Seeking Calm Now

What a week it’s been in our part of West Cork! Only the gentlest of images will help to bring me back to earth – hence the somewhat random collection of photographs today, some taken along the Toormore Loop Trail or in my own garden.

Along the Toormore Loop Trail

The highlight of the week was the opening of Coming Home: Art and the Great Hunger – Robert has given you some sneak peaks into this incredible exhibition in his post. If you do nothing else in West Cork this summer, take in this experience.

Eyebright, along the trail

But that’s not all – we also attended the unveiling of the memorial to the 110 Skibbereen Girls, which I wrote about last week. Most movingly, the ceremony was attended by Judith Constable, the Great, Great Granddaughter (and her daughter) of one of those girls. This is a story of hope, of the bravery of those adventurous girls who accepted the passage to Australia and went on to have full lives in their adopted land. It reminds us that it is possible for individuals to transcend the wretchedness of their circumstances.

Above, Judith Constable – her Great Great Grandmother, Jean Leary, was pictured in my previous post on the occasion of her 50th wedding anniversary. Below, the commemmorative spoons, finally installed, and the block of Australian stone.

And on Saturday night there was the long-anticipated performance of Anáil na Beatha (Breath of Life) at the ruins of the Schull Workhouse. We found ourselves seated outside the former hospital on the Workhouse grounds, listening to the unearthly lament of a chorus of voices, chanting the names of places stricken by famine, and then walking silently in a torchlight (well, lightstick) procession through the place where so many had come to die. It felt cathartic, respectful, important.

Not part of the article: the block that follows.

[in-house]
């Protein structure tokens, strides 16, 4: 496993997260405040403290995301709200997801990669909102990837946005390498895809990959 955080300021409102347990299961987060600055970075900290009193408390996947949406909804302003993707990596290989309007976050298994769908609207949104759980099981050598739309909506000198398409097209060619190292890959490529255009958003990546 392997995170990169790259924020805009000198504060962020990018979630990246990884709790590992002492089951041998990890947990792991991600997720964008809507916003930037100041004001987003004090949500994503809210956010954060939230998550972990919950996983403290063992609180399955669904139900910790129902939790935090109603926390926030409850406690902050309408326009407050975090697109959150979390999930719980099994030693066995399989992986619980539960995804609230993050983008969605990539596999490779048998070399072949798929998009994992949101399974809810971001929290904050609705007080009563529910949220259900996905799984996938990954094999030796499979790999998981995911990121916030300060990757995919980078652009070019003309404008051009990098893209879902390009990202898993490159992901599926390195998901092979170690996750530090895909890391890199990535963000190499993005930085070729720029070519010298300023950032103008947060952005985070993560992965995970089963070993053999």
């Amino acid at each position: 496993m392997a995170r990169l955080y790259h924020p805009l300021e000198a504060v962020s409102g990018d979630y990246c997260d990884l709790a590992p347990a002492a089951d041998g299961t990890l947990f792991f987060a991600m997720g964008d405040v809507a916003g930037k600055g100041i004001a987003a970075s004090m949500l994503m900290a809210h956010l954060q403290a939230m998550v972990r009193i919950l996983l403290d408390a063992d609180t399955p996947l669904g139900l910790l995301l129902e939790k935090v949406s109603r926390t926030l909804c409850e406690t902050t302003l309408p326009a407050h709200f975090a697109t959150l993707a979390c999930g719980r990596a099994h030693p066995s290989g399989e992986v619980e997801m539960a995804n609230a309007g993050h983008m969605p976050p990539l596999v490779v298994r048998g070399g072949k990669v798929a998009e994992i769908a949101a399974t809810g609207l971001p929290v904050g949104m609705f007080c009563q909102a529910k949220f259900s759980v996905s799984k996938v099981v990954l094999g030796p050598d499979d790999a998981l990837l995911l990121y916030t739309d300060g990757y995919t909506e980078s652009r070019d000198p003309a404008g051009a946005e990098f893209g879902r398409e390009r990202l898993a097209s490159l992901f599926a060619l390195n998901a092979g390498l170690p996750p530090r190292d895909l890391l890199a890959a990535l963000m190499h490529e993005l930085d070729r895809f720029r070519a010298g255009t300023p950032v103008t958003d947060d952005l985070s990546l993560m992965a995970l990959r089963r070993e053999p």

There was a memorial for Seamus Hogan too this week. He was one of us blow-ins to Ballydehob, a poet and raconteur and he will be much missed. His portrait was one of Shay Hunston’s finest and is reproduced here from Shay’s Wild Atlantic People series. It’s in a shop window in Ballydehob, across from his favourite hangout, Ina Daly’s pub.

Photo courtesy of Shay Hunston

And in between we had the launch of the marvellous Skibbereen Arts Festival, which goes from strength to strength each year and which will keep us busy from July 27th to Aug 5th. The program includes many concerts, the world premier of the Asenath Nicholson play, poetry, art exhibitions, movie screenings, walking tours.

Finally, today, was the opening of the new Toormore Loop walk. I helped out by leading a wildflower walk around the small looped trail with a happy group of a dozen lovely people. The greatest reward – a mother telling me that even the kids enjoyed it!

I’m wiped! All this stimulation is wearing me out. I need to take up meditation so all together now. . . om. . .om. . .

Art and the Workhouse

Trump was not the first man who thought that separating desperate families applying for asylum provided an additional deterrent – that distinction belonged to the workhouse system in which men, women and children were kept apart once admitted.

Two distinct artistic projects centre on the remains of local workhouses in West Cork in the coming week. Both are associated with the highly anticipated Coming Home: Art and the Great Hunger Exhibition at Uillinn.

Robert contemplates the memorial plaque at the famine graveyard in the grounds of the Skibbereen Community Hospital – the former site of the Workhouse. The towering wall remains from that time

How do we address the ghastly system that was The Workhouse? How can we look back on the barbarity of the political and economic philosophies that dreamed up such an institution and perpetrated such depths of misery on starving people? How do we remember without stirring up old hatreds and move instead to a place of compassion and healing, a place of determination not to repeat such atrocities in this country? Perhaps one way is though art. Two distinct artistic approaches have been underway in West Cork for some time and each will culminate this week.

What’s left of the Schull Workhouse. It was destroyed by the IRA during the War of Independence. The dreaded reception area is on the right, and in the initial photograph